The two methods ultimately lead to the same result. The difference is that in the direct method, each individual line in the income statement is adjusted, while in the indirect method, the net income figure is adjusted. The main aim of the two methods is to take out the effect of non cash and non operating activity transactions such as depreciation expenses and sale of fixed assets respectively.
Example of direct method of reporting cash flow from operating activities:
|Cash receipts from customers||XXX|
|Cash paid to suppliers||(XXX)|
|Cash paid to employees||(XXX)|
|Income taxes paid||(XXX)|
|Net cash from operating activities||XXXX|
Example of indirect method of reporting cash flow from operating activities
|Provision for losses on accounts||XXX|
|Gain on sales of assets||(XXX)|
|Increase in trade receivables||(XXX)|
|Decrease in trade payables||(XXX)|
|Cash generated from operations||XXXX|
It is the preparation of the cash flow from operating activities that differs between the indirect method and the direct method. Preparation of the cash flow from investing activities and financing activities is basically the same using either the direct method or the indirect method.
Investing activities affect a corporations long term assets. Investments in long term assets to the company include gains or losses resulting from investments in the financial markets (stocks, bonds), operating subsidiaries and changes resulting from the buying and selling of capital assets such as plant and equipment. A negative cash flow from investing activities may mean that the company is purchasing long term assets for expansion activities or because of an encouraging future prospect or outlook for the company; with the above, a negative cash flow from investment activities is not necessarily a bad thing.
A positive cash flow from investing activities is not always good. It may mean that the company is not generating enough cash to service short term debts and needs to sell off investments to generate short term cash, and investments may even be sold at a price lower than the market value of the investment.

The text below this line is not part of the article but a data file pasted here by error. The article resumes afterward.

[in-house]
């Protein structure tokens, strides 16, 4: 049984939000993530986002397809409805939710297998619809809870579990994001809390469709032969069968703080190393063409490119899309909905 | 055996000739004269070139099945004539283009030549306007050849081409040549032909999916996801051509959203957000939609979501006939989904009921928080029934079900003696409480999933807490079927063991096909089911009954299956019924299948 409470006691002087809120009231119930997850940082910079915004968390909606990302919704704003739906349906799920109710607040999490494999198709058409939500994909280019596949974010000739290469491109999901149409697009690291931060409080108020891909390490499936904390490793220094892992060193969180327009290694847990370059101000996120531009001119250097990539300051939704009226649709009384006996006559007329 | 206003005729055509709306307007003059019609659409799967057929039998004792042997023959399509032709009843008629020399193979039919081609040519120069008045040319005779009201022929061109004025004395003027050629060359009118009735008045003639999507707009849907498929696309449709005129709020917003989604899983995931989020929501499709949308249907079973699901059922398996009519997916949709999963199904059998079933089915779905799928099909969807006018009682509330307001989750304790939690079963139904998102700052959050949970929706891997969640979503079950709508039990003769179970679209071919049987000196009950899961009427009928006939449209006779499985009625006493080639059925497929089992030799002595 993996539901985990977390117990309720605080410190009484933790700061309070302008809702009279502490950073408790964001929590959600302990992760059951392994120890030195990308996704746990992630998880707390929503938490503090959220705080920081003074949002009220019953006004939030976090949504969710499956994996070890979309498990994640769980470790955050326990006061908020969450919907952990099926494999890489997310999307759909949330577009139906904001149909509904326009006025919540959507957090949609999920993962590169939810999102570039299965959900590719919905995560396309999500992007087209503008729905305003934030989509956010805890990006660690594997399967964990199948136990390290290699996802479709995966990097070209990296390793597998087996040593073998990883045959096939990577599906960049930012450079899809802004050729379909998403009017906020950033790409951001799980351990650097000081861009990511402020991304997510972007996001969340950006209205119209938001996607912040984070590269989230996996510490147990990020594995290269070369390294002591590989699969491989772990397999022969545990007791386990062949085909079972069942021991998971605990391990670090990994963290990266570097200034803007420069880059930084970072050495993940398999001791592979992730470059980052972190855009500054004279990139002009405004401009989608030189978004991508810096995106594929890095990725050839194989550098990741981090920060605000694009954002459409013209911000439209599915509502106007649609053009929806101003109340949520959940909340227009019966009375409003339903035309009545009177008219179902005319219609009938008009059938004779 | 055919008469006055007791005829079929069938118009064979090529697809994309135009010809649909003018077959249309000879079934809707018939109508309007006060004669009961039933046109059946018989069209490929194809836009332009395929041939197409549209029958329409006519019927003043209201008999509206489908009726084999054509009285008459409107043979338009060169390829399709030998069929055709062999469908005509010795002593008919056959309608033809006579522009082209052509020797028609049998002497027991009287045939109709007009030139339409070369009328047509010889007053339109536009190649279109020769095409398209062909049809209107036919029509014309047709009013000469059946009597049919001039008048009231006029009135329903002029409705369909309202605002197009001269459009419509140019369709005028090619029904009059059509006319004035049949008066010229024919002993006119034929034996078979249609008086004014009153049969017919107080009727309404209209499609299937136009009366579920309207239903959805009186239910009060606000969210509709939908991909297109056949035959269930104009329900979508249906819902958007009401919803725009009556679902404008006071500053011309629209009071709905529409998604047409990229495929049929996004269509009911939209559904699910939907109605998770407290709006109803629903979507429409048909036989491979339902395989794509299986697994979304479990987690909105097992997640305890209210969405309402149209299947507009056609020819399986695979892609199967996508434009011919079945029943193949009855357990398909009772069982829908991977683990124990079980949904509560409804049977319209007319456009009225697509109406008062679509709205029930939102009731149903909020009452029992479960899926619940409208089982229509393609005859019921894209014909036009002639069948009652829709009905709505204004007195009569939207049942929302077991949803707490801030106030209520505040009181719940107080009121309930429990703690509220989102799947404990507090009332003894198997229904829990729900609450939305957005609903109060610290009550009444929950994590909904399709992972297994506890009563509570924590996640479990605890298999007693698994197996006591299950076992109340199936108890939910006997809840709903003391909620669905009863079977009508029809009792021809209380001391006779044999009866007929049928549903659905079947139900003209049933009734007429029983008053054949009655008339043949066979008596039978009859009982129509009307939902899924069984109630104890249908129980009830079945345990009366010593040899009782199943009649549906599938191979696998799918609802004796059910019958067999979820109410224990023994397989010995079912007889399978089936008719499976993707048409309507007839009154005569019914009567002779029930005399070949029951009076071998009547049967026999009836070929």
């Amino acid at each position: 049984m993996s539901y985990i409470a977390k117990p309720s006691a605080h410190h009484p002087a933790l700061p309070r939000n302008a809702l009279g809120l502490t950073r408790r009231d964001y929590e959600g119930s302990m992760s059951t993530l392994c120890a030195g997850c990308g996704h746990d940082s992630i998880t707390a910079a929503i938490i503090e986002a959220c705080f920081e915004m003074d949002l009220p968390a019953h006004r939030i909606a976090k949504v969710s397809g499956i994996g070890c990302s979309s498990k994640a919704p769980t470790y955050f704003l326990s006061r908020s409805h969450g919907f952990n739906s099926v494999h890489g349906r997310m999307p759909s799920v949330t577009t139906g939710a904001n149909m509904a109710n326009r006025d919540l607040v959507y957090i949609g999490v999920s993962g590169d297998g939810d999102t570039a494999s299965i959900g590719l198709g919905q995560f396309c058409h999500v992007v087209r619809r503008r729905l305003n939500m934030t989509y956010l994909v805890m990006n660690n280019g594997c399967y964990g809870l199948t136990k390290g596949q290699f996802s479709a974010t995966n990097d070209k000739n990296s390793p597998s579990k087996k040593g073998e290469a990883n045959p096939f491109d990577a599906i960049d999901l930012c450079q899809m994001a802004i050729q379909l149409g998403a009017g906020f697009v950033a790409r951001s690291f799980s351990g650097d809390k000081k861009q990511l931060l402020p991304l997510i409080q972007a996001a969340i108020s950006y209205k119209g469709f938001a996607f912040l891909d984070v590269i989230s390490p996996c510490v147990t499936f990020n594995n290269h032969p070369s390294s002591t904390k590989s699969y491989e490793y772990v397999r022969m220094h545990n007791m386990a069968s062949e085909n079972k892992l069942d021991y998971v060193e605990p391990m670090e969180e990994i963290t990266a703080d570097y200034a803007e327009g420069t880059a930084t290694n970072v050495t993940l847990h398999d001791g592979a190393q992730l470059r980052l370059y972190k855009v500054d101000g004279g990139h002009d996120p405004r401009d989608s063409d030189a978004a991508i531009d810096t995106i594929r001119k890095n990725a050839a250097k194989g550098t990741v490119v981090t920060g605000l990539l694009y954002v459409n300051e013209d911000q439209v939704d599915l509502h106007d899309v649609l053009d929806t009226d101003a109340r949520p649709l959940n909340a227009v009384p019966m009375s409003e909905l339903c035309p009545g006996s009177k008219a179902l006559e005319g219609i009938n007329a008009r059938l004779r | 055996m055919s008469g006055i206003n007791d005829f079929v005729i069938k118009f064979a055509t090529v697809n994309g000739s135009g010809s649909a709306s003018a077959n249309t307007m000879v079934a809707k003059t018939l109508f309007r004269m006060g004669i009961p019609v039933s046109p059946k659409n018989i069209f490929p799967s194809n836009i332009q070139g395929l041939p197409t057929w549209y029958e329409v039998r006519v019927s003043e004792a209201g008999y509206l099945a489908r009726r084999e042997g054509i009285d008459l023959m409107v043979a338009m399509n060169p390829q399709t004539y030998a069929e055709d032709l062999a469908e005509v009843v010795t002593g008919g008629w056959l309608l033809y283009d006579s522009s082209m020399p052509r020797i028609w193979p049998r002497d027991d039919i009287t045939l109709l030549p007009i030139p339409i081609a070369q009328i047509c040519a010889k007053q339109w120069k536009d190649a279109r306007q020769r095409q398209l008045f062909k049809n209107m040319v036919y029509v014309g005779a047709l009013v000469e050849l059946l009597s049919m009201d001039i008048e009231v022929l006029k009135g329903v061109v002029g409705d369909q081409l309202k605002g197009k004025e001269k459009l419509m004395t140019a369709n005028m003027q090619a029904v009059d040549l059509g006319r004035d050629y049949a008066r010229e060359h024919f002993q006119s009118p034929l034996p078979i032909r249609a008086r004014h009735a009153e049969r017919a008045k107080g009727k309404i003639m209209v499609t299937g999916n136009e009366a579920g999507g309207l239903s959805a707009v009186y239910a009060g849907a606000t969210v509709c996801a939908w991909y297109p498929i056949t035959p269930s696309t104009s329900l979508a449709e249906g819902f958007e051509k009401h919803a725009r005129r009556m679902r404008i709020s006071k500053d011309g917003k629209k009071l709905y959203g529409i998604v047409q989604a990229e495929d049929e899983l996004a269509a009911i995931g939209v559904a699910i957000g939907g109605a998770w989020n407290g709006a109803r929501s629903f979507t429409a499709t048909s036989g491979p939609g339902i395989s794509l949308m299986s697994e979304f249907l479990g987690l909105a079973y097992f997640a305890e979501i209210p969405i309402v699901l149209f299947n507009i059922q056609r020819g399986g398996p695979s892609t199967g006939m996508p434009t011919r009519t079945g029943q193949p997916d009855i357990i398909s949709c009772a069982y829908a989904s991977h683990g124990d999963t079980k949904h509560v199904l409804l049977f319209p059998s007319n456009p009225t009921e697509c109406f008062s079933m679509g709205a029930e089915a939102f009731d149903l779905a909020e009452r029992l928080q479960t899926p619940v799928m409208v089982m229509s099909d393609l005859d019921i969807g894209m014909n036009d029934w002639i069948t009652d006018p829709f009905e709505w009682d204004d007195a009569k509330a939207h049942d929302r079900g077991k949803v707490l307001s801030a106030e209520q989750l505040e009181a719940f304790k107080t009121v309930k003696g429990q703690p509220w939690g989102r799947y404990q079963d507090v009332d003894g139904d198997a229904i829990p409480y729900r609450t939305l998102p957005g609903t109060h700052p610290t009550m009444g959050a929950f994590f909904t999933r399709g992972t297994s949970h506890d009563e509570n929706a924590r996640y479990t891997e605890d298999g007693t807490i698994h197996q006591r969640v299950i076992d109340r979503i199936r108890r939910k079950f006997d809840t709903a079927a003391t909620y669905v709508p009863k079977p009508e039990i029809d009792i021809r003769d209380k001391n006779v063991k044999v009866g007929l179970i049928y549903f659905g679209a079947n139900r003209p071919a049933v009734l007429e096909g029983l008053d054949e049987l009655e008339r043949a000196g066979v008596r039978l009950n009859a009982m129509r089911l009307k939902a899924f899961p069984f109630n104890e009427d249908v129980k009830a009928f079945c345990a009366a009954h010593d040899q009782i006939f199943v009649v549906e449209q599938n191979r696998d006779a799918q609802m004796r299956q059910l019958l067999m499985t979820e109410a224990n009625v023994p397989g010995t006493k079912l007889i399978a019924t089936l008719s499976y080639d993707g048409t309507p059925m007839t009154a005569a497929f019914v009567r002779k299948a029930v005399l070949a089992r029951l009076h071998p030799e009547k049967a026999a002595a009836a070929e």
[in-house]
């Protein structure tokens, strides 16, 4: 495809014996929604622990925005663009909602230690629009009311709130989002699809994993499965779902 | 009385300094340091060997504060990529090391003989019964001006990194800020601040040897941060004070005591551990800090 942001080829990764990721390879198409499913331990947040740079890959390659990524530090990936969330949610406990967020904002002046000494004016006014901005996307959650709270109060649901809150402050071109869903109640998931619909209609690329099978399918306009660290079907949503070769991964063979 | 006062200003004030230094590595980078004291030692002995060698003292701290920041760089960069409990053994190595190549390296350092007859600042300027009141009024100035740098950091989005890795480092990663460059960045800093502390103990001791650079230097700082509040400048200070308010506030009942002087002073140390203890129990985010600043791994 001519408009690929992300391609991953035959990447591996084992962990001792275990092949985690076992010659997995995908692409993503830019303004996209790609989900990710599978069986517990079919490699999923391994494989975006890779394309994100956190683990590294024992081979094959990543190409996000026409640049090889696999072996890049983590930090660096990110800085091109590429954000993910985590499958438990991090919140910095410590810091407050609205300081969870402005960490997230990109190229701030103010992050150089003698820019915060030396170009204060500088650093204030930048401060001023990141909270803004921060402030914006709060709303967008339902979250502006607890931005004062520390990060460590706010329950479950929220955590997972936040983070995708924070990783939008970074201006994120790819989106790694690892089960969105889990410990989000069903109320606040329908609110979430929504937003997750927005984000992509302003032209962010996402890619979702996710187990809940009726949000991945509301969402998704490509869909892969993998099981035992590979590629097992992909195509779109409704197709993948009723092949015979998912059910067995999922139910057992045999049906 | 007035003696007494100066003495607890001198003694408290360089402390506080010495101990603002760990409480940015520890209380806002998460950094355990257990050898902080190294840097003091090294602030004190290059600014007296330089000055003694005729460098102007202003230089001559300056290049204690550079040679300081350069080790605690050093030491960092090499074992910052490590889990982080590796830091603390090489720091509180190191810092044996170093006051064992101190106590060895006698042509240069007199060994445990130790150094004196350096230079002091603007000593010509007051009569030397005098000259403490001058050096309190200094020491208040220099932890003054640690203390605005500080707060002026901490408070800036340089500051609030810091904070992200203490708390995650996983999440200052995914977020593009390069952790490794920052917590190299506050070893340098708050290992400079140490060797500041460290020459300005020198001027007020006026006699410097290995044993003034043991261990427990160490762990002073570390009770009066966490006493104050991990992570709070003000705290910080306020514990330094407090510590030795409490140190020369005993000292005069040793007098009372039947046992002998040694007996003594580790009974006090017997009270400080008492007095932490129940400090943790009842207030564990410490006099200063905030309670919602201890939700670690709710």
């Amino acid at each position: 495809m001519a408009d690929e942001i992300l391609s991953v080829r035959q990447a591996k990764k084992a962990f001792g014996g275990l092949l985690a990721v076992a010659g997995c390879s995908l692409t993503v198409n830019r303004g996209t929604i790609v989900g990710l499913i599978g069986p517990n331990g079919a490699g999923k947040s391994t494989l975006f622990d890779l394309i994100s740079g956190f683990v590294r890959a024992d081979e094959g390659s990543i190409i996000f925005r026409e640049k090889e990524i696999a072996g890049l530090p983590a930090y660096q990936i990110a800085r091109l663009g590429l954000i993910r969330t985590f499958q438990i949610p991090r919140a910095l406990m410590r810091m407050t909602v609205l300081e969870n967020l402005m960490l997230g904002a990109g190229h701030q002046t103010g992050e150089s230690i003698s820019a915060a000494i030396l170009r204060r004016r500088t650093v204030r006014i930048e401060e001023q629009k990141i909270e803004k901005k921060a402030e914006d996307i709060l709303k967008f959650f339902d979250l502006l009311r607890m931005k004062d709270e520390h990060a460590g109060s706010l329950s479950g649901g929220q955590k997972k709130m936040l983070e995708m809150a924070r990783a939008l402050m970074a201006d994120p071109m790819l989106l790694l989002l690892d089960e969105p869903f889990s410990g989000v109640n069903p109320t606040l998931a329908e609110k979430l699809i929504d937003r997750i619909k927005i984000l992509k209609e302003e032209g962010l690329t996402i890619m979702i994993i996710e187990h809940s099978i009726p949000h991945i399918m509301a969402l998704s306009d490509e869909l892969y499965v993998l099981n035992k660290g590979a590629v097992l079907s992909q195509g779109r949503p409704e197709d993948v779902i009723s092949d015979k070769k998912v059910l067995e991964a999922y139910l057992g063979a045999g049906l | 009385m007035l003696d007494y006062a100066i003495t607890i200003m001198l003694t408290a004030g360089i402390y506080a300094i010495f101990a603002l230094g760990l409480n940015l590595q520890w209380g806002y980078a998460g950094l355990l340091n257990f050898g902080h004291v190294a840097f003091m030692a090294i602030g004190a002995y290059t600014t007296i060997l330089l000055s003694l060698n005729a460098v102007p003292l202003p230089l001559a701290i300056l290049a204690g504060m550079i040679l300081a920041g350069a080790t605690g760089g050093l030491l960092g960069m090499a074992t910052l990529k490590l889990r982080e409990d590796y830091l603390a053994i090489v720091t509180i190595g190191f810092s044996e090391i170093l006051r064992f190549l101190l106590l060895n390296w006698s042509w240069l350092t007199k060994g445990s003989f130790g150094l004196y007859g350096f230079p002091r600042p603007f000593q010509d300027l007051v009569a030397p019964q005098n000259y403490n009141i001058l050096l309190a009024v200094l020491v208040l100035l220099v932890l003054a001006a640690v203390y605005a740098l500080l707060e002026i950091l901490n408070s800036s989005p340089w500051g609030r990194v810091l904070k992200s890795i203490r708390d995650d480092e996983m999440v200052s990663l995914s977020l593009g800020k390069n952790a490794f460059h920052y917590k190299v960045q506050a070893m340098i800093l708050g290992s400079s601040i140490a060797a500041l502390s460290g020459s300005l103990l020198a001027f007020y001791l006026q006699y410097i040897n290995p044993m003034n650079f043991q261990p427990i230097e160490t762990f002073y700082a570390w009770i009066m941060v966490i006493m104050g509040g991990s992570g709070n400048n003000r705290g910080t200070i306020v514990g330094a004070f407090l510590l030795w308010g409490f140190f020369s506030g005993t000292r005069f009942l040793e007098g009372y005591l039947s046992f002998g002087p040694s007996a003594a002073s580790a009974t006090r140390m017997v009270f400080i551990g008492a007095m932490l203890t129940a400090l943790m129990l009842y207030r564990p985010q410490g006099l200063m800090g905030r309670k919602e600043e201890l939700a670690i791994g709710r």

Example of cash flow from investing activities
|Add cash received from sale of investment||XXXXX|
|Add Cash received from sale of land||XXXXX|
|Add proceeds from sale of equipment||XXXXX|
|Less payment for purchase of investments||(XXXXX)|
|Less payment for purchase of plants & equipment||(XXXXX)|
|Less payment fro the purchase of land||(XXXXX)|
|Less cash payments for the purchase of buildings||(XXXXX)|
|Net cash from investing activities||XXXXXX|
Cash flow from financing activities
These are payments made or received by a company when creating its capital structure. It includes issuing and buying back stock as well as issuing debt securities such as bonds and notes.
|Cash received from issuance of stock||XXXXX|
|Cash received from the issuance of long term debt||XXXXX|
|Cash paid for retirement of bonds payable||(XXXXX)|
|Principal payments under capital lease obligations||(XXXXX)|
|Cash paid for dividends||(XXXXX)|
|Net cash provided by financing activities||XXXXXX|
Disclosures: When the statement of cash flow is prepared using the direct method, a disclosure of the reconciliation between net income and cash flows from operating activities is required. When the statement of cash flow is prepared using the indirect method, a disclosure of the amount of cash paid for interest and cash paid for taxes is required.
Now that we have looked at the major activities in a cashflow statement, let’s go ahead to see themcombined to form a full cash flow statement.
Baruch Englard., Schaum’s Outline of Intermediate Accounting II